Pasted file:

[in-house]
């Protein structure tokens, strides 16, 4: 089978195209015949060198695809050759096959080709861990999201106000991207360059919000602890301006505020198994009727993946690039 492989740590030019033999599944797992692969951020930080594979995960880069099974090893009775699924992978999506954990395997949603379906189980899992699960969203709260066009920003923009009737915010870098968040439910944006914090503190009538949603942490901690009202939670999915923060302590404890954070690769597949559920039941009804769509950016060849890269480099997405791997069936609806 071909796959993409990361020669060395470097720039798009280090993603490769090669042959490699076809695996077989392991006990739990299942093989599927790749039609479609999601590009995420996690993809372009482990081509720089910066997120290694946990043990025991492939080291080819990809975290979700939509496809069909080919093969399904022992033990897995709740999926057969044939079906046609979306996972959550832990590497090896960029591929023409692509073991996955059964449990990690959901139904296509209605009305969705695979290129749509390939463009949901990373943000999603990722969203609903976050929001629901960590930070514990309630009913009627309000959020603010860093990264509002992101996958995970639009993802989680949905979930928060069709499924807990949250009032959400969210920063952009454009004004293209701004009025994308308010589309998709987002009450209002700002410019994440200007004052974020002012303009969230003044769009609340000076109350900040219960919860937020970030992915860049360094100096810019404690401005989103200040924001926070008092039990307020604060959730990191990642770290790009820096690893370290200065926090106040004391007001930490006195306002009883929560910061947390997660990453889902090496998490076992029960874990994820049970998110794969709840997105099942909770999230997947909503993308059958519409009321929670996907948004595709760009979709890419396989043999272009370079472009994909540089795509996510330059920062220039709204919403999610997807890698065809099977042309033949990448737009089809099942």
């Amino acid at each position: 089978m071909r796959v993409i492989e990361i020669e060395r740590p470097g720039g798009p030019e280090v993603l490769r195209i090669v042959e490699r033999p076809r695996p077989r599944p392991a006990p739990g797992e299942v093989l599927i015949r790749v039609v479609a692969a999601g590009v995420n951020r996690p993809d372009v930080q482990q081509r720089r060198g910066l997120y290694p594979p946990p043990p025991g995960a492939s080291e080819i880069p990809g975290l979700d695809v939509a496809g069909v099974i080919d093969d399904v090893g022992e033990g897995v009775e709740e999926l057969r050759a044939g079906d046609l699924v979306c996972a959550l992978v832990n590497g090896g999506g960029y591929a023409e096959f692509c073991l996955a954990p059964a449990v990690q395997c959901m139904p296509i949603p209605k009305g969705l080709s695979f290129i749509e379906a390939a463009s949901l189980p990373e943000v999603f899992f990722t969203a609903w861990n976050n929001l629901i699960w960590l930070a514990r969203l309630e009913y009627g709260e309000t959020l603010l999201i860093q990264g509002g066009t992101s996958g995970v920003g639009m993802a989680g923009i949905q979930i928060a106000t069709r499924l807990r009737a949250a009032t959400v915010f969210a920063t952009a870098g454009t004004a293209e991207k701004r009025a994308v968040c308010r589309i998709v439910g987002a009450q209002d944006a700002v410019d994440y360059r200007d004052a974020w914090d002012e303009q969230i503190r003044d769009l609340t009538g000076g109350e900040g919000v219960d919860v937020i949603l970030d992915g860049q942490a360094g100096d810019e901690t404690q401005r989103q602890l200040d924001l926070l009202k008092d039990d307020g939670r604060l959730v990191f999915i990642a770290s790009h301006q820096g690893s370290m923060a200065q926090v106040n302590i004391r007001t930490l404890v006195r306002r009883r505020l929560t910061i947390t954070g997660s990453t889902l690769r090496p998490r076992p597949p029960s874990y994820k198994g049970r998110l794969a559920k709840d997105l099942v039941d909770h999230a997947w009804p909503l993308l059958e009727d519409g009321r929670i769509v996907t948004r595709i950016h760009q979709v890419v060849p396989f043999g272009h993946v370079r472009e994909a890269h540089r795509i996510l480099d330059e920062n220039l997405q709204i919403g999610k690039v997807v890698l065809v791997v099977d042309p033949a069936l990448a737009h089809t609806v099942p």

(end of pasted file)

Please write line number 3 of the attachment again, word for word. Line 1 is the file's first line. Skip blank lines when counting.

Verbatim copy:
């Amino acid at each position: 089978m071909r796959v993409i492989e990361i020669e060395r740590p470097g720039g798009p030019e280090v993603l490769r195209i090669v042959e490699r033999p076809r695996p077989r599944p392991a006990p739990g797992e299942v093989l599927i015949r790749v039609v479609a692969a999601g590009v995420n951020r996690p993809d372009v930080q482990q081509r720089r060198g910066l997120y290694p594979p946990p043990p025991g995960a492939s080291e080819i880069p990809g975290l979700d695809v939509a496809g069909v099974i080919d093969d399904v090893g022992e033990g897995v009775e709740e999926l057969r050759a044939g079906d046609l699924v979306c996972a959550l992978v832990n590497g090896g999506g960029y591929a023409e096959f692509c073991l996955a954990p059964a449990v990690q395997c959901m139904p296509i949603p209605k009305g969705l080709s695979f290129i749509e379906a390939a463009s949901l189980p990373e943000v999603f899992f990722t969203a609903w861990n976050n929001l629901i699960w960590l930070a514990r969203l309630e009913y009627g709260e309000t959020l603010l999201i860093q990264g509002g066009t992101s996958g995970v920003g639009m993802a989680g923009i949905q979930i928060a106000t069709r499924l807990r009737a949250a009032t959400v915010f969210a920063t952009a870098g454009t004004a293209e991207k701004r009025a994308v968040c308010r589309i998709v439910g987002a009450q209002d944006a700002v410019d994440y360059r200007d004052a974020w914090d002012e303009q969230i503190r003044d769009l609340t009538g000076g109350e900040g919000v219960d919860v937020i949603l970030d992915g860049q942490a360094g100096d810019e901690t404690q401005r989103q602890l200040d924001l926070l009202k008092d039990d307020g939670r604060l959730v990191f999915i990642a770290s790009h301006q820096g690893s370290m923060a200065q926090v106040n302590i004391r007001t930490l404890v006195r306002r009883r505020l929560t910061i947390t954070g997660s990453t889902l690769r090496p998490r076992p597949p029960s874990y994820k198994g049970r998110l794969a559920k709840d997105l099942v039941d909770h999230a997947w009804p909503l993308l059958e009727d519409g009321r929670i769509v996907t948004r595709i950016h760009q979709v890419v060849p396989f043999g272009h993946v370079r472009e994909a890269h540089r795509i996510l480099d330059e920062n220039l997405q709204i919403g999610k690039v997807v890698l065809v791997v099977d042309p033949a069936l990448a737009h089809t609806v099942p």